Sure, it may work to dream big and plan out goals with separate bank accounts, but how much easier will it be when the dreams and goals go from his and hers to “ours”?
5. Budgeting is SIMPLE with One Bank Account
Since 2015 I have helped over 1,000 families create a budget and some of them refused to combine finances into one account. So we built their budget with separate bank accounts.
One bank account would pay for the mortgage, the other bank account would pay for groceries. She would buy gifts for the kids at Christmas and he would then transfer money from his account to hers.
Then she would have to add this in as “income” into her budget but then offset it with the 50% she paid for gifts. Then there was a copay he paid at the doctor for one of the kids but since she had the health insurance, they had the discussion if it should just be a wash.
And, she made more than he did (by quite a lot) and he didn’t think it was right that the spending was 50/50 in terms of amount but not a percentage. We decided to give the 50% rule a try instead of splitting the dollar amounts down the middle, but now we were having to get a calculator out to figure out how much each would pay and if that would include overtime he qualified for.
Finally I said: This would be so much easier if we just had one account.
They tried it and it blew their minds — so much simpler!
3 Tips for Successful Combining of Finances
If you don’t currently share money and you’re thinking of giving it a try, I can already feel your nerves about it. I one hundred percent get it – if it were that simple you probably would be sharing money by now, right?
Here are a few tricks I have seen work over the years when couples make the move to start sharing money.
1. Fair and Equal are Not the Same Thing in a Marriage
This is just my personal opinion, but women spend more money frequently but men spend even more money a few times per year. My wife will spend about 98% of our “Department Store” budget each month.
Because I can wear the same clothes for 10 years and still like them. She cannot.
On the flip side, I will spend thousands of dollars on a new camera, a new tool, or a new grill – and this happens maybe 1-2x per year.
She probably still spends more money than me, but then again I didn’t have to push two kids out my belly after 9 months of back pain and 24 hours of labor.
Fair and equal are not the same thing.
2. Baby Steps to a Shared Joint Account is Okay
Many couples have a separate bank account because there was some financial issues in the past and trust was lost.
If this is you, then of course you are hesitant to move all the finances back together and you have every right to feel this way.
In this situation, what if you took a graduated approach to combined finances?
Maybe start with giving login access to each other’s accounts or sharing bank statement with each other?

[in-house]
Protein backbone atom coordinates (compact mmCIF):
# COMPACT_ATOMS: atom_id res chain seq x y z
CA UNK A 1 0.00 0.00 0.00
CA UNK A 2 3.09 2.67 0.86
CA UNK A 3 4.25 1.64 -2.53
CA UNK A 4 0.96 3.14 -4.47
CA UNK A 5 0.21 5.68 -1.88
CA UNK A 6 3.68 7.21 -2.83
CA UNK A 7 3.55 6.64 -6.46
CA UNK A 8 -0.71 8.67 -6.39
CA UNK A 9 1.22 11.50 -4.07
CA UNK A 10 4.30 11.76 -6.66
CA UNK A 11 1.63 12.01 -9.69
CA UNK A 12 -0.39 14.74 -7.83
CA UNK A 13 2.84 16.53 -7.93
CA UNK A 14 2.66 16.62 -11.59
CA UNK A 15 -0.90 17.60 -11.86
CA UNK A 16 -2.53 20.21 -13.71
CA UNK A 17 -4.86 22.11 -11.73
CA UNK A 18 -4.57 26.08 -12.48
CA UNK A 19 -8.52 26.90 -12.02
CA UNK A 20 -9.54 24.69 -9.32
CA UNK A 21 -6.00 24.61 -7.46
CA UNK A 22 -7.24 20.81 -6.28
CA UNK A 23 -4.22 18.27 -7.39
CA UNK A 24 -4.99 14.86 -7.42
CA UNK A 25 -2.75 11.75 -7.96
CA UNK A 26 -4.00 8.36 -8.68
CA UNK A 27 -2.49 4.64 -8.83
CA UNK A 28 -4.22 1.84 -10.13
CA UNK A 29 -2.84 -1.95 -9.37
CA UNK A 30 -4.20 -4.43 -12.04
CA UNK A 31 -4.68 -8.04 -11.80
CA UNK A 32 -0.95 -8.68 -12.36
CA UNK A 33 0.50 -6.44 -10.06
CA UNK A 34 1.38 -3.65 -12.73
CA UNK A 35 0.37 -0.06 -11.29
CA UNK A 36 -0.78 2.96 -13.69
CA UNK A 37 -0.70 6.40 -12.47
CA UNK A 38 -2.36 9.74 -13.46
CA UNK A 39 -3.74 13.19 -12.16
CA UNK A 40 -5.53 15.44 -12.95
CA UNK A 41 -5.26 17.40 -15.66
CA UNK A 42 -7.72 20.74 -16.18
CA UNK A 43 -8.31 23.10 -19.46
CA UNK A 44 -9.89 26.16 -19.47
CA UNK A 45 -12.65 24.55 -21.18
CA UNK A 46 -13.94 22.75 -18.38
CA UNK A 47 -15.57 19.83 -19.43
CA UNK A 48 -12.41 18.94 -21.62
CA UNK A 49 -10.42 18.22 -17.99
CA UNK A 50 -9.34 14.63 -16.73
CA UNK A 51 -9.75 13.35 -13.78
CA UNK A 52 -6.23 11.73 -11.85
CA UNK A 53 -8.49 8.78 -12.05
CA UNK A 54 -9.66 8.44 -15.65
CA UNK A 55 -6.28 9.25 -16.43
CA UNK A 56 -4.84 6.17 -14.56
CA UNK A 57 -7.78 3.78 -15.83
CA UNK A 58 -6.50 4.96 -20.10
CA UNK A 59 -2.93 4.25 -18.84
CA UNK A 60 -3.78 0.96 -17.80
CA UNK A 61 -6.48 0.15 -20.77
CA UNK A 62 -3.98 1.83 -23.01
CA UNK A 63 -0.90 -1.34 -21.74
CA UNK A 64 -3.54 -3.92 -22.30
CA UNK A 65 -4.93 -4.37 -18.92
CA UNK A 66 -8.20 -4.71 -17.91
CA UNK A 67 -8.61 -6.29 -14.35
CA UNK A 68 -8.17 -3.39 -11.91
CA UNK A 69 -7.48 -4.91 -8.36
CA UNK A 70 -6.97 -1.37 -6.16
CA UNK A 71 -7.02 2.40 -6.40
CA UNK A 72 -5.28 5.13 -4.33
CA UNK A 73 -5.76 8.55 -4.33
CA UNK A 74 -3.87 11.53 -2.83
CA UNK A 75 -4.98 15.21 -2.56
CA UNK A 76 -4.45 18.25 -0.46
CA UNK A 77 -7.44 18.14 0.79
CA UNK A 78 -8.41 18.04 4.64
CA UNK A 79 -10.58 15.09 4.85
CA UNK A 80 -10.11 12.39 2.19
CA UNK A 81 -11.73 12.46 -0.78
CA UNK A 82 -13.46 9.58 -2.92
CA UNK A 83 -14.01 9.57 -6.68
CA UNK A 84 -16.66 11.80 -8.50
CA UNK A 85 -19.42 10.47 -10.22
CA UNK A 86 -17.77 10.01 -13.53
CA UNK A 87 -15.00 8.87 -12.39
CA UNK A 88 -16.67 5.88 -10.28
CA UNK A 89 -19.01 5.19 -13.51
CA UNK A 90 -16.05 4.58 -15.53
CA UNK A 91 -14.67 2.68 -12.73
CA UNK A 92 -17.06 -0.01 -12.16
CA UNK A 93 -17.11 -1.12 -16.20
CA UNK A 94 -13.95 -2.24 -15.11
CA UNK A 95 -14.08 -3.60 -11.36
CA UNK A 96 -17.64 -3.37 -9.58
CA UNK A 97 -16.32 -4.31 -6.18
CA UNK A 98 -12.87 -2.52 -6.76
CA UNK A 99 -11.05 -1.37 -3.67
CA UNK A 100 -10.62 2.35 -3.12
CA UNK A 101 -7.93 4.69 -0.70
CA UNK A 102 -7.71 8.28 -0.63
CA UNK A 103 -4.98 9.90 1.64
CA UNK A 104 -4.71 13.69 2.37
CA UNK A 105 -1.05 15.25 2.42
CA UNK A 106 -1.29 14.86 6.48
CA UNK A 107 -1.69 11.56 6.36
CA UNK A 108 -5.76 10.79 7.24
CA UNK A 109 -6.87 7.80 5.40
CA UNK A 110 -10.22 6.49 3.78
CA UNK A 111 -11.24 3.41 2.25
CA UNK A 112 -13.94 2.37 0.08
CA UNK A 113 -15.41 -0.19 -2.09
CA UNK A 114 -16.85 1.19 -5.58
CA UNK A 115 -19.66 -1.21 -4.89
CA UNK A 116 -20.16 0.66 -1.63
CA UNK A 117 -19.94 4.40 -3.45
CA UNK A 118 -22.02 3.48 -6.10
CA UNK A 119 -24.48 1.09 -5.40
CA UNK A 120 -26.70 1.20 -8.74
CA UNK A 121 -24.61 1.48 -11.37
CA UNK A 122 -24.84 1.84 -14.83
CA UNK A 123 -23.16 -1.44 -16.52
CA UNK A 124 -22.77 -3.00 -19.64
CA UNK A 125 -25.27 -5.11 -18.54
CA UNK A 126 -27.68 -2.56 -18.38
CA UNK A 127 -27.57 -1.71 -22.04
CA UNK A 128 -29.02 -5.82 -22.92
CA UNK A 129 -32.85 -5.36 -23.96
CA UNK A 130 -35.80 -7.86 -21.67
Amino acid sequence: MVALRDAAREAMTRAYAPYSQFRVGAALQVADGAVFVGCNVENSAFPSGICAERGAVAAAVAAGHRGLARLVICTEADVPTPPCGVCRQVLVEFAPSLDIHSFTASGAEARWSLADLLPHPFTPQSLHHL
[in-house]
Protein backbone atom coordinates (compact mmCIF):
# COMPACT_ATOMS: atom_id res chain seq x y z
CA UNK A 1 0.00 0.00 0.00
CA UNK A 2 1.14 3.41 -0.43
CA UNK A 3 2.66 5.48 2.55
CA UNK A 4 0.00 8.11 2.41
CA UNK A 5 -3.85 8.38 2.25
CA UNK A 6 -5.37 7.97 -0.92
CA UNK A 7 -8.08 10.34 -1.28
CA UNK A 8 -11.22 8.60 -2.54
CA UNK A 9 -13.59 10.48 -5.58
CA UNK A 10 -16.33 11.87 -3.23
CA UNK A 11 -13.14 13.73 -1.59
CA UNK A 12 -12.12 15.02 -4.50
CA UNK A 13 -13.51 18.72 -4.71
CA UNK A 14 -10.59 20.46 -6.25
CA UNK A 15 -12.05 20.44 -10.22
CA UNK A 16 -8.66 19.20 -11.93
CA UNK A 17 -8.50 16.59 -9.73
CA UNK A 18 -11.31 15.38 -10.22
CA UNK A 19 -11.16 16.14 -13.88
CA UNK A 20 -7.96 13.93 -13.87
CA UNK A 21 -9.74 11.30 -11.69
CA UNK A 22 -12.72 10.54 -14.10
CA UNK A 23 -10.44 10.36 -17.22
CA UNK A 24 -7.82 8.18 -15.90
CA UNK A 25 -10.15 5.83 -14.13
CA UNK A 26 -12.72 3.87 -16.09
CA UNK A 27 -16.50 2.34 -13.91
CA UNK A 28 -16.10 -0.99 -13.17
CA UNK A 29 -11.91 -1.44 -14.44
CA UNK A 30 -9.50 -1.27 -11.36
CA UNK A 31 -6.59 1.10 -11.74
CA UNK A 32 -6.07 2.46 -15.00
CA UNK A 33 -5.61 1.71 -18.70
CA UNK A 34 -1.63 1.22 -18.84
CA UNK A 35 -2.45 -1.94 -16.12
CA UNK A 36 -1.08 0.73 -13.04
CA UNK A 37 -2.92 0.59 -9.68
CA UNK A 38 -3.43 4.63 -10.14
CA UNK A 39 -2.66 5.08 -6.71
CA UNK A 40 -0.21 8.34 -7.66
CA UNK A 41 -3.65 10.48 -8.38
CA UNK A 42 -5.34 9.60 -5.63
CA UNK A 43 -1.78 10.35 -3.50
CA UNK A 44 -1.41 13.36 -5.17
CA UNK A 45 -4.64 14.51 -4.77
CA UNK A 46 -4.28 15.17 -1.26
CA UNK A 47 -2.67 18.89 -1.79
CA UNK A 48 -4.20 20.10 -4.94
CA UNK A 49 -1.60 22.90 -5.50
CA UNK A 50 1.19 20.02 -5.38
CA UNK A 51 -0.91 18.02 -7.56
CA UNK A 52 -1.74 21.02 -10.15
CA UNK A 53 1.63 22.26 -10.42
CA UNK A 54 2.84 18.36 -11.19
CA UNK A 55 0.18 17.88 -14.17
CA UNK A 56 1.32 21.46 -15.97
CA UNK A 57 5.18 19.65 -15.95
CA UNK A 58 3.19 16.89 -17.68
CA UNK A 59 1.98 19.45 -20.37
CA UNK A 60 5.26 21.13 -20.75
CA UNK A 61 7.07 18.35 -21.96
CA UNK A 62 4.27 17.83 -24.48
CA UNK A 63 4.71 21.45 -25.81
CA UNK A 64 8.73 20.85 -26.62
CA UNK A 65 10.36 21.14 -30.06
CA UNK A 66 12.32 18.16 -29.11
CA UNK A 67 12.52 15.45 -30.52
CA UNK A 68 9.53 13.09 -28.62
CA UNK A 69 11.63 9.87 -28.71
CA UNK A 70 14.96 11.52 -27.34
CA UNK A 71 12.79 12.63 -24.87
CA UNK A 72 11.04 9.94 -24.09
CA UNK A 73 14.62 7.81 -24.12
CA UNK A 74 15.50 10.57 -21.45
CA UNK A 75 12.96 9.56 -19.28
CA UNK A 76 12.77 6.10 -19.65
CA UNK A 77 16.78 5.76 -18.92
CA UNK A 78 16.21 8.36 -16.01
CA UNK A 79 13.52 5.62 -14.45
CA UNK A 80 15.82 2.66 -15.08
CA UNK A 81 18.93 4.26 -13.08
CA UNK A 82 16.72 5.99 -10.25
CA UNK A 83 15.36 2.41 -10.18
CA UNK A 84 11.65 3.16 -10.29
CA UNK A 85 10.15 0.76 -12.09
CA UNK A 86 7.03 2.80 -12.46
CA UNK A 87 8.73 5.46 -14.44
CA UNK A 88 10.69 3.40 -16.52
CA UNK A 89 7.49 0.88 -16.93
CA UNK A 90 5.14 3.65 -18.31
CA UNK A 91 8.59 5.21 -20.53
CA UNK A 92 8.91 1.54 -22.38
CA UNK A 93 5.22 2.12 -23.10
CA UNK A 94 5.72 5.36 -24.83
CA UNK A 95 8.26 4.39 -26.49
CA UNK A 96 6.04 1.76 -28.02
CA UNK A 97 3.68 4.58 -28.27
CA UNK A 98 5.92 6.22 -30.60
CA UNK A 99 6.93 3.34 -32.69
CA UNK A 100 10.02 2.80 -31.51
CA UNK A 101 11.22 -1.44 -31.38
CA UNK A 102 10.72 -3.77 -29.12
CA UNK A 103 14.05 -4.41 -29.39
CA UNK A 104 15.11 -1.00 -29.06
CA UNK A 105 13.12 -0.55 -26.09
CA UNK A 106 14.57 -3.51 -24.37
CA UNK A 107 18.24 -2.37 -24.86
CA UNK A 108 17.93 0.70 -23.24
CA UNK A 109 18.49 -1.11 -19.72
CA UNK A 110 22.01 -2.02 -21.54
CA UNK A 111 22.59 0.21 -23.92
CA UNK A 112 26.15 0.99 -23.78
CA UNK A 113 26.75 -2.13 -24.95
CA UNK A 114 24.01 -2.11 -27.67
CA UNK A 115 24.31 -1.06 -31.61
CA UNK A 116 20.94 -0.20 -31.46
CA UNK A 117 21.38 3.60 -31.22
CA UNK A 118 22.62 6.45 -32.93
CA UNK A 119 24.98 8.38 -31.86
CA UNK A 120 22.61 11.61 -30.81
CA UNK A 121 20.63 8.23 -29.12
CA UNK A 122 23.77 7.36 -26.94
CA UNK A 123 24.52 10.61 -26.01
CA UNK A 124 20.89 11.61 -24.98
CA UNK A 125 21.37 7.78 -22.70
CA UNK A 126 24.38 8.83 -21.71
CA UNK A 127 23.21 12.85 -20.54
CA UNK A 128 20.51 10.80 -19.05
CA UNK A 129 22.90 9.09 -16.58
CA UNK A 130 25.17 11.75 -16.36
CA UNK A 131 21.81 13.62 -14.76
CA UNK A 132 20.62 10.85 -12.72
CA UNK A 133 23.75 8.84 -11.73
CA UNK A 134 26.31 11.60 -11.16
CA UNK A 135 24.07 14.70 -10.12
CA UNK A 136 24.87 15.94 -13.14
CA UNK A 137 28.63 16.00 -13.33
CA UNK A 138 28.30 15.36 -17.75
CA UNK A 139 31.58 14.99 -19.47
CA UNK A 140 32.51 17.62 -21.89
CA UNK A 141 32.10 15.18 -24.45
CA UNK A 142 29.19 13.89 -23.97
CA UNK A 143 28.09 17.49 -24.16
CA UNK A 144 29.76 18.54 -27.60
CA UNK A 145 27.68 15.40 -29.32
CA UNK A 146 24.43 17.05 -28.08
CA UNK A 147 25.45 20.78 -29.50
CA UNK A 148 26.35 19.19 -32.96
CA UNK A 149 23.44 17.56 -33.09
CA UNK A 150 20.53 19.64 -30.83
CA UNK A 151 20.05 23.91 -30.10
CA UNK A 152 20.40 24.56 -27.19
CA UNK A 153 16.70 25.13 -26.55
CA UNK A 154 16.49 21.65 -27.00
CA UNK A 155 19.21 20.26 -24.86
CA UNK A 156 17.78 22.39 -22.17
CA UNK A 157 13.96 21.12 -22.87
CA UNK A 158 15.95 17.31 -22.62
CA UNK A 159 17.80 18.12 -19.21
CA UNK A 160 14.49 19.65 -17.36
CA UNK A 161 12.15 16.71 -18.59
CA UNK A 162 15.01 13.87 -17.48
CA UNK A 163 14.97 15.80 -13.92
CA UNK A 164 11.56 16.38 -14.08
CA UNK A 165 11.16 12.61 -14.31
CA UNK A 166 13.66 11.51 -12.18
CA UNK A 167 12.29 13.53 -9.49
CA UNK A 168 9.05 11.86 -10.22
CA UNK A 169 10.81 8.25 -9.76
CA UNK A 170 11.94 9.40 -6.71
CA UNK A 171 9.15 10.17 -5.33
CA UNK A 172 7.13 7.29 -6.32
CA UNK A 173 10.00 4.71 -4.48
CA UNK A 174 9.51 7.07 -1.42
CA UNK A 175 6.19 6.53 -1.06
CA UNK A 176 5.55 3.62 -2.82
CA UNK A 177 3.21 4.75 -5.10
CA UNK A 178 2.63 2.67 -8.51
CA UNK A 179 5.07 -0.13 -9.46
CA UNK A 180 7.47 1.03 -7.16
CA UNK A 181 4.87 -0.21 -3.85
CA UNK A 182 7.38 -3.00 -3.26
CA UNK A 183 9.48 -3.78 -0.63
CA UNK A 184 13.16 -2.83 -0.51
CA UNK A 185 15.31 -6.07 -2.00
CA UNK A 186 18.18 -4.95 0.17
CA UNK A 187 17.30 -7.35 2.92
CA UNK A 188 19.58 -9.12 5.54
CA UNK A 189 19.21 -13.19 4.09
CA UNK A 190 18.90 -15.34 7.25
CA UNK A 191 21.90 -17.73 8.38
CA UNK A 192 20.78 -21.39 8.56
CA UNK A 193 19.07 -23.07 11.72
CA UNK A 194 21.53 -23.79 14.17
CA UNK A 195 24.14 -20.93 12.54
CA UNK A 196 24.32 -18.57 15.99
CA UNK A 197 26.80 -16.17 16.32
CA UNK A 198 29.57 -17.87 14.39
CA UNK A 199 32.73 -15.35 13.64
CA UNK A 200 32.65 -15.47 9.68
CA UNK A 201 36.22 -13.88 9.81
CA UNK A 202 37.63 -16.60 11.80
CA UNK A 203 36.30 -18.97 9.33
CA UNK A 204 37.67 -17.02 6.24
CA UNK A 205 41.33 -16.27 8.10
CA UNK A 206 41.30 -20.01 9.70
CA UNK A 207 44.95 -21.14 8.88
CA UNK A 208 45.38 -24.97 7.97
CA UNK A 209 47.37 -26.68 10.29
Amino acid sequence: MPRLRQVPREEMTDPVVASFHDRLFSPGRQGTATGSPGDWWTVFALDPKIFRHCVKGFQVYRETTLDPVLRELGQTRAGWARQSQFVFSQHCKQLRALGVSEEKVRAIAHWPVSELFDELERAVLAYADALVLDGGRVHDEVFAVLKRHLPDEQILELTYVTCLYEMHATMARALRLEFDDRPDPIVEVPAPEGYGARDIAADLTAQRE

Get everything out in the open – the good, the bad, and the ugly.
Once this has been accomplished, next open up a joint account and slowly start combining finances to it.
Maybe the first month the account is just for the mortgage and you equally fund it. Then next month you move into groceries, bills, etc.
Over time of the transparency, it will become easier to combine finances versus the ripping the bandaid method.
3. Don’t Let Amounts Get in the Way of the Finances
Chances are you both don’t make the same amount of money.
Maybe one of you works full-time outside of the home for an income and the other works full-time inside the home without an income.
The point is both of you are necessary and both of you contribute to the income – either directly or indirectly.
For years, Andrea made way more money than me.
She was a television news anchor and I was an entry level firefighter. One thing we did really well is we made sure to never call it her money or my money – it was OUR money since it was in OUR bank account together.
Also, remember tip #1: fair and equal are not the same thing.
One of the saddest truths of today is that 50% of marriages will end in divorce. The #1 cause of divorce in North America is infidelity.
The #2 cause of divorce in North America is money problems and money fights.
I tell all newly weds I meet with that marriage is WORK and it’s 100% worth it. And, if you want to give yourself a giant advantage in a marriage/relationship – then combine the finances.
By doing this, you are essentially removing the #2 cause of divorce today!
Do You Share a Bank Account?
If yes, why?
If no, why not?
I would love to hear from you! Leave a comment below and let us all know your thoughts or ideas on one bank account verus separate bank accounts.
God bless and thanks for reading Money Peach!